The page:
Read more in V. T. Renard et al. Nature Communications. 6, 7230 (2015) , (2019)

MIT in SOI quantum wells with valley splitting

A collaboration with Bath university (UK), NTT BRL (Japan) and Tohoku University (Japan)

Spin is crucial in determining the nature of the two-dimensional electron system (2DES). Lifting spin degeneracy by applying an in-plane magnetic field first dramatically increases the resistivity and second, tends to drive a metallic system into an insulating one (MIT). Experiments had suggested that this is the case regardless of valley degeneracy, being observed in valley-degenerate systems such as Si-MOSFETs as well as non-valley-degenerate p-type GaAs. The detailed phenomenology is, however, more complex and has yet to be fully understood. It might be expected that the role played by the valley degree of freedom is, in essence, equivalent to that of the spin degree of freedom. This, to some extent, has been demonstrated in recent experiments in AlAs quantum wells in which a valley splitting is induced and tuned by applying symmetry breaking strain. These experiments showed that for certain fixed electron densities, spin and valley both need to be polarized before insulating behavior is observed in contrast to previous experiments in silicon where lifting only the spin degeneracy is sufficient to induce a transition to insulating behavior.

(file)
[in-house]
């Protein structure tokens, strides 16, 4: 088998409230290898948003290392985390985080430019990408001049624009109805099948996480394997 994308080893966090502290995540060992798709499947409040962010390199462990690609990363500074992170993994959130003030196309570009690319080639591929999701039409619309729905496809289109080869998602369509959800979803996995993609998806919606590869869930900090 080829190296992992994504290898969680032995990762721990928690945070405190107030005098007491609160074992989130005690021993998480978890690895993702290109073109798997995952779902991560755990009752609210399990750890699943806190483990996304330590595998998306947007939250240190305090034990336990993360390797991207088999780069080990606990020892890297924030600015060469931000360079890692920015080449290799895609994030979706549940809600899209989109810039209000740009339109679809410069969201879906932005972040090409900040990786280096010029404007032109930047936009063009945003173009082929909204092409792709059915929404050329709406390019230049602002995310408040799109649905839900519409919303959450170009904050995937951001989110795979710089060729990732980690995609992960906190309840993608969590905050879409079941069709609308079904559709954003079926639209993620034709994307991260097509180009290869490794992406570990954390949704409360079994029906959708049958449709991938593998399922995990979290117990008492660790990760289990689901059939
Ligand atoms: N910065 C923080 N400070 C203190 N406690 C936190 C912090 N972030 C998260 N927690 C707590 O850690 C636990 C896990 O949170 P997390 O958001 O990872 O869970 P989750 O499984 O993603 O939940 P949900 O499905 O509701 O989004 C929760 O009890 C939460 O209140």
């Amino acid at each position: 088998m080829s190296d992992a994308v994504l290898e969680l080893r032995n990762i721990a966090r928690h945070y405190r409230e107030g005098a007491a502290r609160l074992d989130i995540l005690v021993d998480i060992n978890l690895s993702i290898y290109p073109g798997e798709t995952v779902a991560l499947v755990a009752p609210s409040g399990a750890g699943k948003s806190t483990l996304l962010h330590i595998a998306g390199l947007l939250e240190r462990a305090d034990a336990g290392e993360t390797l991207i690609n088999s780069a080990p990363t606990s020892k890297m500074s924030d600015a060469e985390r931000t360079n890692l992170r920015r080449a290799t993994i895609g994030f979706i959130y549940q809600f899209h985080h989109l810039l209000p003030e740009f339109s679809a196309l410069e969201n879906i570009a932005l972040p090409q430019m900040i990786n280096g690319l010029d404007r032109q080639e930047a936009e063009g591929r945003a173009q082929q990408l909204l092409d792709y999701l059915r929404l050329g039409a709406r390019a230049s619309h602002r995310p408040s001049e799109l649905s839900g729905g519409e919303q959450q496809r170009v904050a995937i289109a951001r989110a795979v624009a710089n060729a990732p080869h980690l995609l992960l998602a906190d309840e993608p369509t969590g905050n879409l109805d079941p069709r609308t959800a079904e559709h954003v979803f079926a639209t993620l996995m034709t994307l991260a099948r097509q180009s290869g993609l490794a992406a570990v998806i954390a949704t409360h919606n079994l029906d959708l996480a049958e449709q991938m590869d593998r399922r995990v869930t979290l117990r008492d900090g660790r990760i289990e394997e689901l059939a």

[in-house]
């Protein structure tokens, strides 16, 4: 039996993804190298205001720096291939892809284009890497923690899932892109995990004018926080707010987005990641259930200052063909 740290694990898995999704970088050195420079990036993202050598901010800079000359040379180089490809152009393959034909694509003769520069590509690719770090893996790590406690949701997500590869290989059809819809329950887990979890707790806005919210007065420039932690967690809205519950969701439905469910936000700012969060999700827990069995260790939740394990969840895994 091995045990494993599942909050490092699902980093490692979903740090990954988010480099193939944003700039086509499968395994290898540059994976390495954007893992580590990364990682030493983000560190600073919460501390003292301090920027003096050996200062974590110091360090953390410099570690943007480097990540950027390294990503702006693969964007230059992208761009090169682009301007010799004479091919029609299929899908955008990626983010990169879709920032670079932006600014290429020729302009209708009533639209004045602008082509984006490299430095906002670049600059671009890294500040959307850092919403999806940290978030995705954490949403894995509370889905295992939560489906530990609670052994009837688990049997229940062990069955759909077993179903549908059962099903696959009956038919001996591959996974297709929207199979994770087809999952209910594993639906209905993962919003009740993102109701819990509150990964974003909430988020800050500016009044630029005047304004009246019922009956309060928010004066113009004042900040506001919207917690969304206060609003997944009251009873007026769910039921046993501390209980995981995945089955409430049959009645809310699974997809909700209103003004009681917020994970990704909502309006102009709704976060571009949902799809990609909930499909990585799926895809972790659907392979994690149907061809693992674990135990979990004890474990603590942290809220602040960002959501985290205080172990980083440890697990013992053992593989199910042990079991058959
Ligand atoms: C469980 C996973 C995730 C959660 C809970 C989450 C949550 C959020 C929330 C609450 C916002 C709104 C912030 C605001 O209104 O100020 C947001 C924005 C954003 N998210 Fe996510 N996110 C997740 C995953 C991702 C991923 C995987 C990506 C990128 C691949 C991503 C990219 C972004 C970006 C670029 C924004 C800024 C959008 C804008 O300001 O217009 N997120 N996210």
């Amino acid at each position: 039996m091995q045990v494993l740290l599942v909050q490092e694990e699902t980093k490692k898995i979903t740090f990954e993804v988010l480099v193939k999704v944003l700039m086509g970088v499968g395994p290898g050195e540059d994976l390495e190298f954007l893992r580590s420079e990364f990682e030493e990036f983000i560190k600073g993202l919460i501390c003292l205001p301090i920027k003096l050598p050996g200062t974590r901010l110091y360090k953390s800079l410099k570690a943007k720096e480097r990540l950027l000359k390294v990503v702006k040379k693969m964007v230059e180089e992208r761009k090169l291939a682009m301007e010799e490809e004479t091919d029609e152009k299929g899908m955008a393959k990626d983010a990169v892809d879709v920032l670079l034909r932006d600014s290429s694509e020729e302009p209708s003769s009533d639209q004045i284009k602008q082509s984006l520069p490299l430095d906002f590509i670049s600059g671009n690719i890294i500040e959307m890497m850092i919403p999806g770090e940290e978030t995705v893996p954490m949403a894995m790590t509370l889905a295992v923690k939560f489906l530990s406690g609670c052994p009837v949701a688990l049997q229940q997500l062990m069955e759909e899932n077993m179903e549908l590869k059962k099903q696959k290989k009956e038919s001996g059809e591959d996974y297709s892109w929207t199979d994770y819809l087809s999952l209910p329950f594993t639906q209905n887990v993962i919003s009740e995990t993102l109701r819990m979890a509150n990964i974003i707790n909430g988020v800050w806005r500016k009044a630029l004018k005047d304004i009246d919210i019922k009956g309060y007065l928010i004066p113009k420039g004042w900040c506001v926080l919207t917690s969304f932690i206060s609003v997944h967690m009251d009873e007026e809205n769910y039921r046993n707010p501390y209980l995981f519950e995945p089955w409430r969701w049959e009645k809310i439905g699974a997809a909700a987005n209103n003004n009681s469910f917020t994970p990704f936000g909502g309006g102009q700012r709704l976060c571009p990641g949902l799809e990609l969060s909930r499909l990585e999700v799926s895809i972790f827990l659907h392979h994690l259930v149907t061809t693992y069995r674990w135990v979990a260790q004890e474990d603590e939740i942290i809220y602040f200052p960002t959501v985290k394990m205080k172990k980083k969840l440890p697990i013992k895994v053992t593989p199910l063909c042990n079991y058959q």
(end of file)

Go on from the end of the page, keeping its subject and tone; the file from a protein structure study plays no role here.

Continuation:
This indicates that other parameters must also be at play. Electron density and disorder are both already known to be vital and call for these to be examined in conjunction with spin and valley degrees of freedom. Here, we have addressed the temperature dependence of the resistivity in silicon-on-insulator quantum-well structures in which the valley splitting can be swept electrically, in addition to, and independently from the electron density. We have found that increasing valley polarization increases resistivity, and strong metallic temperature dependence is suppressed, although incompletely, depending on density (see the figure). Furthermore, upon crossing the valley partially polarized–fully-polarized boundary, our data reveal an insulating contribution to the resistivity arising from the upper-valley-subband edge. We hypothesized that this may be due to scattering induced by localized magnetic moments in the localized tail of the upper valley subband via a Kondo mechanism. In turn, our results suggest that in parallel magnetic field experiments of valley-degenerate systems, localized valley moments may scatter electrons in the lower spin subband via an analogous mechanism which may provide an avenue for understanding some of the unexplained phenomenology.

Read more in K .Takashina et al. Phys. Rev. lett. 106, 196403 (2011)

Valley polarization induced metal/insulator transition in SOI.

Change in resistivity between T=0.35 K and T=5 K (ρ(0.35K)-ρ(5K)) as function of front gate and back gate voltages (which can be mapped into density and valley splitting). Blue color indicate metallic behavior while red color indicate insulating behavior. Below the dashed line (A) the system is valley polarised showing insulating behaviour.